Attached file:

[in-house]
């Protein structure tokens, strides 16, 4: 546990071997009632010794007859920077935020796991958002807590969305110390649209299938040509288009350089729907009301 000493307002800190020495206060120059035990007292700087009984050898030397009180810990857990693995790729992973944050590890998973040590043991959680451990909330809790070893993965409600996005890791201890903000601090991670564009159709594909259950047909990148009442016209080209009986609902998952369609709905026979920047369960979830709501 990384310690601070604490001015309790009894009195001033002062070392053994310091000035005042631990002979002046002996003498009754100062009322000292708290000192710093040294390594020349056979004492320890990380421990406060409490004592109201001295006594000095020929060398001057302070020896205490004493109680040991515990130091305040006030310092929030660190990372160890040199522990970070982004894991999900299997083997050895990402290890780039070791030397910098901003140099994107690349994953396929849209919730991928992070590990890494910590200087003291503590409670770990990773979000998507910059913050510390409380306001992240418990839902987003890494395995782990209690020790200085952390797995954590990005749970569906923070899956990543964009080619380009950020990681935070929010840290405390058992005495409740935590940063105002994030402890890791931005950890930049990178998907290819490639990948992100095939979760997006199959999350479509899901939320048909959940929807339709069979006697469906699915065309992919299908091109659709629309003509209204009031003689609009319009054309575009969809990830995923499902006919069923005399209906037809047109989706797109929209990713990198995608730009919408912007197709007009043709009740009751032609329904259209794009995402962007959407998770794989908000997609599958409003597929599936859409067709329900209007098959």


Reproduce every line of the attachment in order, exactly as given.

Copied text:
[in-house]
């Protein structure tokens, strides 16, 4: 546990071997009632010794007859920077935020796991958002807590969305110390649209299938040509288009350089729907009301 000493307002800190020495206060120059035990007292700087009984050898030397009180810990857990693995790729992973944050590890998973040590043991959680451990909330809790070893993965409600996005890791201890903000601090991670564009159709594909259950047909990148009442016209080209009986609902998952369609709905026979920047369960979830709501 990384310690601070604490001015309790009894009195001033002062070392053994310091000035005042631990002979002046002996003498009754100062009322000292708290000192710093040294390594020349056979004492320890990380421990406060409490004592109201001295006594000095020929060398001057302070020896205490004493109680040991515990130091305040006030310092929030660190990372160890040199522990970070982004894991999900299997083997050895990402290890780039070791030397910098901003140099994107690349994953396929849209919730991928992070590990890494910590200087003291503590409670770990990773979000998507910059913050510390409380306001992240418990839902987003890494395995782990209690020790200085952390797995954590990005749970569906923070899956990543964009080619380009950020990681935070929010840290405390058992005495409740935590940063105002994030402890890791931005950890930049990178998907290819490639990948992100095939979760997006199959999350479509899901939320048909959940929807339709069979006697469906699915065309992919299908091109659709629309003509209204009031003689609009319009054309575009969809990830995923499902006919069923005399209906037809047109989706797109929209990713990198995608730009919408912007197709007009043709009740009751032609329904259209794009995402962007959407998770794989908000997609599958409003597929599936859409067709329900209007098959």